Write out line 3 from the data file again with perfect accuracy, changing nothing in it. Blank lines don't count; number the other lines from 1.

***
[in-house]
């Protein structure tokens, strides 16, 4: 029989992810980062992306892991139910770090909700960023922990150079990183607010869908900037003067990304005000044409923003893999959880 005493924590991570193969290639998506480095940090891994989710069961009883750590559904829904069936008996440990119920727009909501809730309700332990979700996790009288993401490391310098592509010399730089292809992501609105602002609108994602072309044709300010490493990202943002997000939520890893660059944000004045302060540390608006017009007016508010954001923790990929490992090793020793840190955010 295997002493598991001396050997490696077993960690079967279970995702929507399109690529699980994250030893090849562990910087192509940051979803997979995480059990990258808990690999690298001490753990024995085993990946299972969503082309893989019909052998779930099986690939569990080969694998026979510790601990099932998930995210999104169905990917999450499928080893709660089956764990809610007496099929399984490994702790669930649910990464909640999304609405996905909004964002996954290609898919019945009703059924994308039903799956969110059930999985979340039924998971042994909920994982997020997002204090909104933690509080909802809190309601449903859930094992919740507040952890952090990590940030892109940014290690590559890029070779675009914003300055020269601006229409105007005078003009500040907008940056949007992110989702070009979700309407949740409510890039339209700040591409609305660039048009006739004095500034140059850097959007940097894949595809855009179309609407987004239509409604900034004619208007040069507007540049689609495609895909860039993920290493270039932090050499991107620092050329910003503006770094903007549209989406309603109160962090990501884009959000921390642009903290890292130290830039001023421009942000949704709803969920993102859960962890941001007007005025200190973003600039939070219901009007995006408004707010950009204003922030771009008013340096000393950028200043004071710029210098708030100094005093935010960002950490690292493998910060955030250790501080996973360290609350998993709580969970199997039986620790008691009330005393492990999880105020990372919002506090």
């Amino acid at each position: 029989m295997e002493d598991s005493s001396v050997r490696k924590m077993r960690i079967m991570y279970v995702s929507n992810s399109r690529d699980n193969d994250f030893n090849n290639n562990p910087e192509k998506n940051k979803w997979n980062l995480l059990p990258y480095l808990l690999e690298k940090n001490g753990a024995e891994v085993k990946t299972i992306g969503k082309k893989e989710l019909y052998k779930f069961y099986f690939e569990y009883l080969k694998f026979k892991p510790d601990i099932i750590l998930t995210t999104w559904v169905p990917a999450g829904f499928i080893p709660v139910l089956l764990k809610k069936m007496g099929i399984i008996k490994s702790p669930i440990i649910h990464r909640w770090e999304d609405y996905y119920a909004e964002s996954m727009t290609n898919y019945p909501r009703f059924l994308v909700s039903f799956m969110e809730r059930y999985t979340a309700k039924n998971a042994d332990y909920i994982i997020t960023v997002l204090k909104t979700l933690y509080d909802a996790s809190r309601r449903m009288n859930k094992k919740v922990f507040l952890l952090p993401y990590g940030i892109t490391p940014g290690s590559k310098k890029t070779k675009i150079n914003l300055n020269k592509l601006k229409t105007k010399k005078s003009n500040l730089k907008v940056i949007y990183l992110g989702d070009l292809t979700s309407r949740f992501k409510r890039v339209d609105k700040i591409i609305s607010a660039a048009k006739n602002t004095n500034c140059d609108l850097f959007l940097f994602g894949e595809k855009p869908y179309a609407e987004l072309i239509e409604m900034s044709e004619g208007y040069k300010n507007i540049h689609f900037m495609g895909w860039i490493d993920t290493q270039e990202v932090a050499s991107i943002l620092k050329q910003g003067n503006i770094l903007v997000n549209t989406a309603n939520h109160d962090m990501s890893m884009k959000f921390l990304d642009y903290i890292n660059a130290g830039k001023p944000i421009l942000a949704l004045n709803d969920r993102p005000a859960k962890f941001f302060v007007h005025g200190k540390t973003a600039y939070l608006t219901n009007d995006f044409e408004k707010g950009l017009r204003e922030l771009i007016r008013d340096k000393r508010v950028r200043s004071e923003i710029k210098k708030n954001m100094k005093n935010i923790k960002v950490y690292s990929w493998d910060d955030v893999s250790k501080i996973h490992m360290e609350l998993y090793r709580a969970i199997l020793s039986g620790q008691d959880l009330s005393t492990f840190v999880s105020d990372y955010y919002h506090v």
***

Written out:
């Amino acid at each position: 029989m295997e002493d598991s005493s001396v050997r490696k924590m077993r960690i079967m991570y279970v995702s929507n992810s399109r690529d699980n193969d994250f030893n090849n290639n562990p910087e192509k998506n940051k979803w997979n980062l995480l059990p990258y480095l808990l690999e690298k940090n001490g753990a024995e891994v085993k990946t299972i992306g969503k082309k893989e989710l019909y052998k779930f069961y099986f690939e569990y009883l080969k694998f026979k892991p510790d601990i099932i750590l998930t995210t999104w559904v169905p990917a999450g829904f499928i080893p709660v139910l089956l764990k809610k069936m007496g099929i399984i008996k490994s702790p669930i440990i649910h990464r909640w770090e999304d609405y996905y119920a909004e964002s996954m727009t290609n898919y019945p909501r009703f059924l994308v909700s039903f799956m969110e809730r059930y999985t979340a309700k039924n998971a042994d332990y909920i994982i997020t960023v997002l204090k909104t979700l933690y509080d909802a996790s809190r309601r449903m009288n859930k094992k919740v922990f507040l952890l952090p993401y990590g940030i892109t490391p940014g290690s590559k310098k890029t070779k675009i150079n914003l300055n020269k592509l601006k229409t105007k010399k005078s003009n500040l730089k907008v940056i949007y990183l992110g989702d070009l292809t979700s309407r949740f992501k409510r890039v339209d609105k700040i591409i609305s607010a660039a048009k006739n602002t004095n500034c140059d609108l850097f959007l940097f994602g894949e595809k855009p869908y179309a609407e987004l072309i239509e409604m900034s044709e004619g208007y040069k300010n507007i540049h689609f900037m495609g895909w860039i490493d993920t290493q270039e990202v932090a050499s991107i943002l620092k050329q910003g003067n503006i770094l903007v997000n549209t989406a309603n939520h109160d962090m990501s890893m884009k959000f921390l990304d642009y903290i890292n660059a130290g830039k001023p944000i421009l942000a949704l004045n709803d969920r993102p005000a859960k962890f941001f302060v007007h005025g200190k540390t973003a600039y939070l608006t219901n009007d995006f044409e408004k707010g950009l017009r204003e922030l771009i007016r008013d340096k000393r508010v950028r200043s004071e923003i710029k210098k708030n954001m100094k005093n935010i923790k960002v950490y690292s990929w493998d910060d955030v893999s250790k501080i996973h490992m360290e609350l998993y090793r709580a969970i199997l020793s039986g620790q008691d959880l009330s005393t492990f840190v999880s105020d990372y955010y919002h506090v």